If dry cleaning still carries health and environmental risks, what are my alternatives to cleaning my "nice" clothes?
Most health, safety, and environmental entities, including the HWP and the Toxic Use Reduction Institute (TURI), ultimately suggest that dry cleaners should consider switching to “wet cleaning,” a gentler version of home washing that uses mild and often eco-friendly detergents and computer controls to ensure the right PH, temperature, and agitation for every particular fabric. Wet cleaning, a 2012 report by TURI notes, uses equipment that costs about as much as PERC cleaning. The detergents used are a little more expensive than PERC. However, Whittaker noted, wet cleaners often save on their utility bills because cooling PERC systems and recycling solvent is a water- and energy-intensive process.
Meijer and other industry experts remain skeptical of wet cleaning. He argued that there are few 100 percent wet cleaners because many clothes don’t wash well through the process. Doing wet cleaning well requires substantial knowledge of fabrics and fibers, as well as more effort. Most cleaners, he said, explore mixing wet cleaning with other dry cleaning services. Whittaker countered that this might have been true two or three years ago, but said that new wet cleaning systems are sophisticated enough to work with most, if not all, fabrics with greater ease.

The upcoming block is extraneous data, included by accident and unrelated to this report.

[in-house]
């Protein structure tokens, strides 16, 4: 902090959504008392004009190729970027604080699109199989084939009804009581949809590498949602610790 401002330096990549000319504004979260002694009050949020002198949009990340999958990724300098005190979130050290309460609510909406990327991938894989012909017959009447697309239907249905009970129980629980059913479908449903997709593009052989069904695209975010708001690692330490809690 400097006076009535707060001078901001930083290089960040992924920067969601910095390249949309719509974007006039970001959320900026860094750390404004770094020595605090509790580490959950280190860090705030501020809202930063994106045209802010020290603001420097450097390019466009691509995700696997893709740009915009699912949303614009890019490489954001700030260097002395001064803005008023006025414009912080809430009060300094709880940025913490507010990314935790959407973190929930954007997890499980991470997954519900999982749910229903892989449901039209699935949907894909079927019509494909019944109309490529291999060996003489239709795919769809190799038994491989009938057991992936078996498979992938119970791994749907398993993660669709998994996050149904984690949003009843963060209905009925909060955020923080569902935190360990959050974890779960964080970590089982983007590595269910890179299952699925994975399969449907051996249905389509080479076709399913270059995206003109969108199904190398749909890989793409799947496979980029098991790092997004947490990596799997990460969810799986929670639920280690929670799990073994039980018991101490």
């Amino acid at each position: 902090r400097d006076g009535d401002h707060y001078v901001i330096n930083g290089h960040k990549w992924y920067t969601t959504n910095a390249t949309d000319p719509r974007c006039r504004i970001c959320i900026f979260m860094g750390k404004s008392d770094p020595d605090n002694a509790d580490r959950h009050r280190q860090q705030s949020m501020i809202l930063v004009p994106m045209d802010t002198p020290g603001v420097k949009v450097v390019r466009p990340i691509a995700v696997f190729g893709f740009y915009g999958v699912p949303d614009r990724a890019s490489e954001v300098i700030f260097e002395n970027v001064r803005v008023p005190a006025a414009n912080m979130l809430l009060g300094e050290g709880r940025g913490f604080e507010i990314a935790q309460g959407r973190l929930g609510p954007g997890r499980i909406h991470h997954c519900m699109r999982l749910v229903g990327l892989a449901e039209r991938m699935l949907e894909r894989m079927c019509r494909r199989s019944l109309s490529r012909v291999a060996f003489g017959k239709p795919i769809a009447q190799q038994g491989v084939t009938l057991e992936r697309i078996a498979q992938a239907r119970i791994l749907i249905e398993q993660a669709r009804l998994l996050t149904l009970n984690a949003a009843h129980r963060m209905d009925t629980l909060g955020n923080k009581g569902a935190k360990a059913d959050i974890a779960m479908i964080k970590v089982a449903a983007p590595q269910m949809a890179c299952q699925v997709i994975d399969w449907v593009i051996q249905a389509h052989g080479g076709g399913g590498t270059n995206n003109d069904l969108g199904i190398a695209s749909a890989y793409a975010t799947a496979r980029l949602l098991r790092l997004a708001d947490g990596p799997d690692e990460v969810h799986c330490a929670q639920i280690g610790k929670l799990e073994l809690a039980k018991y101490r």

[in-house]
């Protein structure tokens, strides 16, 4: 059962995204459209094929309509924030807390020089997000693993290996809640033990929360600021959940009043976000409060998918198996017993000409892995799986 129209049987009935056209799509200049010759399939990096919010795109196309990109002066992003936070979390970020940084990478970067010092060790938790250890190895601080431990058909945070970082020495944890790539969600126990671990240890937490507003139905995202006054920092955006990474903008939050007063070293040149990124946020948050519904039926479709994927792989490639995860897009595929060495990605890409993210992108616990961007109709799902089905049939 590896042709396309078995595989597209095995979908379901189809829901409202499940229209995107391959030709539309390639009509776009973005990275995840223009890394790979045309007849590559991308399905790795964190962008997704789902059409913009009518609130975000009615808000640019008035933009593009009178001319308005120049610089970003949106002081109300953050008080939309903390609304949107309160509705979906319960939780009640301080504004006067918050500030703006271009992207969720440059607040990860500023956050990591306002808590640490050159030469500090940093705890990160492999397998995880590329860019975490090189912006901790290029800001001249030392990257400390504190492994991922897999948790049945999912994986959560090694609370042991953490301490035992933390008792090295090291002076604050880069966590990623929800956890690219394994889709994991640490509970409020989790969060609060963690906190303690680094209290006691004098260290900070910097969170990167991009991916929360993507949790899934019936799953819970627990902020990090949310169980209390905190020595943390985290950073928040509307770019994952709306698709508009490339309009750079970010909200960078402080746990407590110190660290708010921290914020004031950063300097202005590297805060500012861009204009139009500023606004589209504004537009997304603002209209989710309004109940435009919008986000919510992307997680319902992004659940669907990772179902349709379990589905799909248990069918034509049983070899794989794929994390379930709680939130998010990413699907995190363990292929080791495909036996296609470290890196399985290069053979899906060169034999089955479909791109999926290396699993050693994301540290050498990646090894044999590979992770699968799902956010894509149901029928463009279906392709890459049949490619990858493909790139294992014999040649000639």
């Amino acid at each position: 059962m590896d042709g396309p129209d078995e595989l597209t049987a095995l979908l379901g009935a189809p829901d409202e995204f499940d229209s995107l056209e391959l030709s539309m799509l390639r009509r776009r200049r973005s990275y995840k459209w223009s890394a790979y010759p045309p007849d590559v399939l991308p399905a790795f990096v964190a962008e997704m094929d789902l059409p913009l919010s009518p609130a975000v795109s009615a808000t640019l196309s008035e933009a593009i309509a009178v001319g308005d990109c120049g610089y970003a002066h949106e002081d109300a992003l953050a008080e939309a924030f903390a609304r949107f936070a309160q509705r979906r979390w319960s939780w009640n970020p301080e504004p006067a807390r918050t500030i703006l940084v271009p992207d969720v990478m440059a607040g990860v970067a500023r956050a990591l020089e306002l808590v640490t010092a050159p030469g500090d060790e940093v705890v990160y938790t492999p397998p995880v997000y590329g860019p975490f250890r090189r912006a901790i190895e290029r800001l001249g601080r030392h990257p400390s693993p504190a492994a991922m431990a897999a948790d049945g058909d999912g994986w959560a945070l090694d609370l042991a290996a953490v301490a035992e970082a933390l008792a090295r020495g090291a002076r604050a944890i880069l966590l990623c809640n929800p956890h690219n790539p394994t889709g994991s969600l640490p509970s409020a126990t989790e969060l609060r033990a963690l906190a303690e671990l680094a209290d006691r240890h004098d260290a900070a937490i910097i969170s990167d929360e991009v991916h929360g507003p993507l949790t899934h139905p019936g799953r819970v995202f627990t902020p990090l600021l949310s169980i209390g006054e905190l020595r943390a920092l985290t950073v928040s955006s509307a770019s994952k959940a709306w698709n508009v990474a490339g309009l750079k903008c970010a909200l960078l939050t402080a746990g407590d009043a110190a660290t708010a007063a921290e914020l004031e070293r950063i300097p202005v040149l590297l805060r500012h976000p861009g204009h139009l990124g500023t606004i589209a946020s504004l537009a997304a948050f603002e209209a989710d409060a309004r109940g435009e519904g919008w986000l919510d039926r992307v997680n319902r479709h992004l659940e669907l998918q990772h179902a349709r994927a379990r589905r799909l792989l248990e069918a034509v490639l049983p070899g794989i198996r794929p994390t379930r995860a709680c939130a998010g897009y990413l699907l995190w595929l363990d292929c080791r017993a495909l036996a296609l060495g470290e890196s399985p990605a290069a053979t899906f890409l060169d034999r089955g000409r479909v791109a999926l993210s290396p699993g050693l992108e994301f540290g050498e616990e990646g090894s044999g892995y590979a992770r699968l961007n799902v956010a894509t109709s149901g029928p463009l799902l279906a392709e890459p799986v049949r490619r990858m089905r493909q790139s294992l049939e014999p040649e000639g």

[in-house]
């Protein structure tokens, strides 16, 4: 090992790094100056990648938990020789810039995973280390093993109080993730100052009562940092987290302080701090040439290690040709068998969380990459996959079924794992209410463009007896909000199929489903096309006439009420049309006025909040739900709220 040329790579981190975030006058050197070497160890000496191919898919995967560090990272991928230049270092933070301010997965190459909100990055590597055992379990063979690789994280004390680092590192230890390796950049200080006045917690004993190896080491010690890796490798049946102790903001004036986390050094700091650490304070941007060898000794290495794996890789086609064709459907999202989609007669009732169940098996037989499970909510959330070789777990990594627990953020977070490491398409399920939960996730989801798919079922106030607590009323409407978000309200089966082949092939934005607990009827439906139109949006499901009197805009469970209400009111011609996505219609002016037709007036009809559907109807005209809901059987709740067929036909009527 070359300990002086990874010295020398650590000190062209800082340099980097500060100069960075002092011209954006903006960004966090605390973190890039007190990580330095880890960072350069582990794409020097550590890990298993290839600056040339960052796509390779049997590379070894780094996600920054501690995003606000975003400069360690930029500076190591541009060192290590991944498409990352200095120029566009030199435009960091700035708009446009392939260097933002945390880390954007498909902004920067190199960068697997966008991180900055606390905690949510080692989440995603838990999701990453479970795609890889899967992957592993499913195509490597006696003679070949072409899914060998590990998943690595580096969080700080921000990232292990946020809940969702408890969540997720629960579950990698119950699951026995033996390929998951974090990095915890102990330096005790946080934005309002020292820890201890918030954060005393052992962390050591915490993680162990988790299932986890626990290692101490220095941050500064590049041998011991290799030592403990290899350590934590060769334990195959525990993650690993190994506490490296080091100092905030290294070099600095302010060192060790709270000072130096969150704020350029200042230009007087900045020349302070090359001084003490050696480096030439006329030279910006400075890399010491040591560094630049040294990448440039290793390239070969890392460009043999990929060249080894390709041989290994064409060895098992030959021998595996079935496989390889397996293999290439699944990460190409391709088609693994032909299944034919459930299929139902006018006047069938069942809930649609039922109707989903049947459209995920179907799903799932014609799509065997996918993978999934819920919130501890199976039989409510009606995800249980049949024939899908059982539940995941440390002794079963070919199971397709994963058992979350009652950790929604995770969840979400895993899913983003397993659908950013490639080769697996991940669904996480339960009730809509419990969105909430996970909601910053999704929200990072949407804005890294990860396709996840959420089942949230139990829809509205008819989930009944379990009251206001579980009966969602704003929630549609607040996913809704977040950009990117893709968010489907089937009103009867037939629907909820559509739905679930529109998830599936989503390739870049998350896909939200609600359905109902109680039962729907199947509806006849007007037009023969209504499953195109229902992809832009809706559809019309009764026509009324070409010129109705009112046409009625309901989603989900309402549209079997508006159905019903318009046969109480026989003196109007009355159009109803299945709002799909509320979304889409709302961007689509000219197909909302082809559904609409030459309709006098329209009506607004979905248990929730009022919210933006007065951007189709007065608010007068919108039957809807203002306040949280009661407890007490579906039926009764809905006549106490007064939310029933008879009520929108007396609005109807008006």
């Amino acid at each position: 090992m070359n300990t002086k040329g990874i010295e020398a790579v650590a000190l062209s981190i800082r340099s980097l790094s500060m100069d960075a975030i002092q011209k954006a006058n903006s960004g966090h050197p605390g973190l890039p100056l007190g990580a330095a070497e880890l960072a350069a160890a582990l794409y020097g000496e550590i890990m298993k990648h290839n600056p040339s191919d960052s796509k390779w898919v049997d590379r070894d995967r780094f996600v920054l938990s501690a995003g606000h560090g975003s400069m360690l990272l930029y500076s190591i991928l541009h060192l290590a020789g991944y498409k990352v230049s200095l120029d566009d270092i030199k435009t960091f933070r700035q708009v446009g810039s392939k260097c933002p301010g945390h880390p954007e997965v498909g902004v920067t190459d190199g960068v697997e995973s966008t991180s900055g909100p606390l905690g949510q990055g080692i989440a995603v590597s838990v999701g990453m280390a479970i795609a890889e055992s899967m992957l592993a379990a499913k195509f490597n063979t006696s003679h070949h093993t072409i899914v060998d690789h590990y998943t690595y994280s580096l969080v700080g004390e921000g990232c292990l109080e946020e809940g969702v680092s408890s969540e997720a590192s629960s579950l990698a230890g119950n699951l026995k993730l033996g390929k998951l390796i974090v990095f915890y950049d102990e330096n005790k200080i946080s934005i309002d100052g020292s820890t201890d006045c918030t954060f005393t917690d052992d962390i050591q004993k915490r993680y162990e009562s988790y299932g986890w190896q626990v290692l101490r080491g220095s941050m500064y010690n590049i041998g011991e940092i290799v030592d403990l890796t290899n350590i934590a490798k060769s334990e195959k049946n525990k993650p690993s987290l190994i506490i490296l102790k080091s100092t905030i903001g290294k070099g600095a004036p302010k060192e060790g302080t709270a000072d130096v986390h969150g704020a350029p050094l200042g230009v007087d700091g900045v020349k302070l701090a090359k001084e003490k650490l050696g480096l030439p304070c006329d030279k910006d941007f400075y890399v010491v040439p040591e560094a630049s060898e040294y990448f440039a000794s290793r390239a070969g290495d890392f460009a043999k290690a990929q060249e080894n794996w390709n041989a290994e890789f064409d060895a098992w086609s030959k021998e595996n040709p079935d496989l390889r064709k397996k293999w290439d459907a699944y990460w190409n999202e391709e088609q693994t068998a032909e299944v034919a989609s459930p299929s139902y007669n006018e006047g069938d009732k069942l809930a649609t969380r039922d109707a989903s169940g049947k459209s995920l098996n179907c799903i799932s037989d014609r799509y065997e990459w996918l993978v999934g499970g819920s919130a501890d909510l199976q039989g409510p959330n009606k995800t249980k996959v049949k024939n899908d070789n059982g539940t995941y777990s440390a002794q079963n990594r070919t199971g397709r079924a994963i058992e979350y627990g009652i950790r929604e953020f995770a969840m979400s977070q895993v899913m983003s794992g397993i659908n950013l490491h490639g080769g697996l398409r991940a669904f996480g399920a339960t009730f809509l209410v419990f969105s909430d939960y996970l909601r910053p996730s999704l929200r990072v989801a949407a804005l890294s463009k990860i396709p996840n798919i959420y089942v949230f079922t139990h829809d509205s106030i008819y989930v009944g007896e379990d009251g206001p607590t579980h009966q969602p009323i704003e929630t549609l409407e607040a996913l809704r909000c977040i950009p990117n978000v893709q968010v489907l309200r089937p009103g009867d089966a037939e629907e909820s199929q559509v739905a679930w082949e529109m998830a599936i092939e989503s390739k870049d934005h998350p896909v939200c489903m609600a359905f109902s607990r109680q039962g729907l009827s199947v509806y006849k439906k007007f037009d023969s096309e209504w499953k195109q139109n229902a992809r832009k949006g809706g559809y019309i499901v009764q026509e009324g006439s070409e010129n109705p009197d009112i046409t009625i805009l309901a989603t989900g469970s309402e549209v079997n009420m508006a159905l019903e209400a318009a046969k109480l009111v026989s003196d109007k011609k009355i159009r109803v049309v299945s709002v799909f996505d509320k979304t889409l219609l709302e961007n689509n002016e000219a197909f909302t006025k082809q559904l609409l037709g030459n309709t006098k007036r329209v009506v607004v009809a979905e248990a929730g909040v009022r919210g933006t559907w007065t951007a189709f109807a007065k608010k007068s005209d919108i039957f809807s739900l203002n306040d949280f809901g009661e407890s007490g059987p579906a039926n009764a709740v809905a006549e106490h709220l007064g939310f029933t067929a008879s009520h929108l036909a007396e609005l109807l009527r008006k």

Wet cleaning isn’t perfect. Like home detergents, those used in wet cleaning could cause irritation for some people. Whittaker noted that he and his colleagues are still working on cataloguing all the chemicals in the incredibly complex detergents used, which thus far seem relatively benign.
Regardless of the process used by one’s local dry cleaner, current research on the subject, though a bit hazy, does suggest that patrons—even obsessive dry cleaners—probably aren’t at risk. If you do want to exercise extreme caution, or mitigate any potential risks to dry cleaning workers and the environment, then be proactive, said Felice Kincannon, an outreach manager at TURI. Ask what chemicals your local dry cleaners use. That way, people can “give their business to one that uses professional wet cleaning,” she said. “This will help drive more cleaners to switch to a safer alternative,” ideally eliminating even the slim or theoretical risks the industry poses.
This article originally appeared on VICE US.